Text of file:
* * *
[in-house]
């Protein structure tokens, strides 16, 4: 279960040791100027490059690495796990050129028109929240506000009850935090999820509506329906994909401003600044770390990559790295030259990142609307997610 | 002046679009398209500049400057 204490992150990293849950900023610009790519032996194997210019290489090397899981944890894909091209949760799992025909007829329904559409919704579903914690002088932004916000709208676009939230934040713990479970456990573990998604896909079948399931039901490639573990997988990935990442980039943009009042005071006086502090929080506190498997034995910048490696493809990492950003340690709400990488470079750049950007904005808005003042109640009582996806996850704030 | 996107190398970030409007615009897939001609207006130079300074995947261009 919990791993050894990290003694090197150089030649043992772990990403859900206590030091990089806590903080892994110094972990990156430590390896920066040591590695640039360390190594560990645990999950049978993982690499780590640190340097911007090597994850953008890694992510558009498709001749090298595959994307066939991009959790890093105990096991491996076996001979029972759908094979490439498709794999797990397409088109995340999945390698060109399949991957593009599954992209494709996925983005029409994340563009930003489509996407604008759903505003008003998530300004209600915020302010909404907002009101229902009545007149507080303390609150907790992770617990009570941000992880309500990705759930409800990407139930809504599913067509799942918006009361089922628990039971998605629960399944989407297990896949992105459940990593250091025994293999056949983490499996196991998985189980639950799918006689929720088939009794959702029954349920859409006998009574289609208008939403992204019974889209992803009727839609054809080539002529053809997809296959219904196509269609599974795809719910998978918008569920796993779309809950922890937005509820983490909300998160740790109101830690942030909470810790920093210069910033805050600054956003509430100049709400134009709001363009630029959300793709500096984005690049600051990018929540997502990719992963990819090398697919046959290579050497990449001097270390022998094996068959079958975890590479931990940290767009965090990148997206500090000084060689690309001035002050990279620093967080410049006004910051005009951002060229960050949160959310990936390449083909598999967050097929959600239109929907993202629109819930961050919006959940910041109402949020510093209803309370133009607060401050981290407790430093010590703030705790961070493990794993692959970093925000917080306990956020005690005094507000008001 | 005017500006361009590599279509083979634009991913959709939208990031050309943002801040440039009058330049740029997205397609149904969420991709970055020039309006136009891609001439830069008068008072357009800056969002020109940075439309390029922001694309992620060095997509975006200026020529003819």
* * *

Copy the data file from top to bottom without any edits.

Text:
[in-house]
């Protein structure tokens, strides 16, 4: 279960040791100027490059690495796990050129028109929240506000009850935090999820509506329906994909401003600044770390990559790295030259990142609307997610 | 002046679009398209500049400057 204490992150990293849950900023610009790519032996194997210019290489090397899981944890894909091209949760799992025909007829329904559409919704579903914690002088932004916000709208676009939230934040713990479970456990573990998604896909079948399931039901490639573990997988990935990442980039943009009042005071006086502090929080506190498997034995910048490696493809990492950003340690709400990488470079750049950007904005808005003042109640009582996806996850704030 | 996107190398970030409007615009897939001609207006130079300074995947261009 919990791993050894990290003694090197150089030649043992772990990403859900206590030091990089806590903080892994110094972990990156430590390896920066040591590695640039360390190594560990645990999950049978993982690499780590640190340097911007090597994850953008890694992510558009498709001749090298595959994307066939991009959790890093105990096991491996076996001979029972759908094979490439498709794999797990397409088109995340999945390698060109399949991957593009599954992209494709996925983005029409994340563009930003489509996407604008759903505003008003998530300004209600915020302010909404907002009101229902009545007149507080303390609150907790992770617990009570941000992880309500990705759930409800990407139930809504599913067509799942918006009361089922628990039971998605629960399944989407297990896949992105459940990593250091025994293999056949983490499996196991998985189980639950799918006689929720088939009794959702029954349920859409006998009574289609208008939403992204019974889209992803009727839609054809080539002529053809997809296959219904196509269609599974795809719910998978918008569920796993779309809950922890937005509820983490909300998160740790109101830690942030909470810790920093210069910033805050600054956003509430100049709400134009709001363009630029959300793709500096984005690049600051990018929540997502990719992963990819090398697919046959290579050497990449001097270390022998094996068959079958975890590479931990940290767009965090990148997206500090000084060689690309001035002050990279620093967080410049006004910051005009951002060229960050949160959310990936390449083909598999967050097929959600239109929907993202629109819930961050919006959940910041109402949020510093209803309370133009607060401050981290407790430093010590703030705790961070493990794993692959970093925000917080306990956020005690005094507000008001 | 005017500006361009590599279509083979634009991913959709939208990031050309943002801040440039009058330049740029997205397609149904969420991709970055020039309006136009891609001439830069008068008072357009800056969002020109940075439309390029922001694309992620060095997509975006200026020529003819």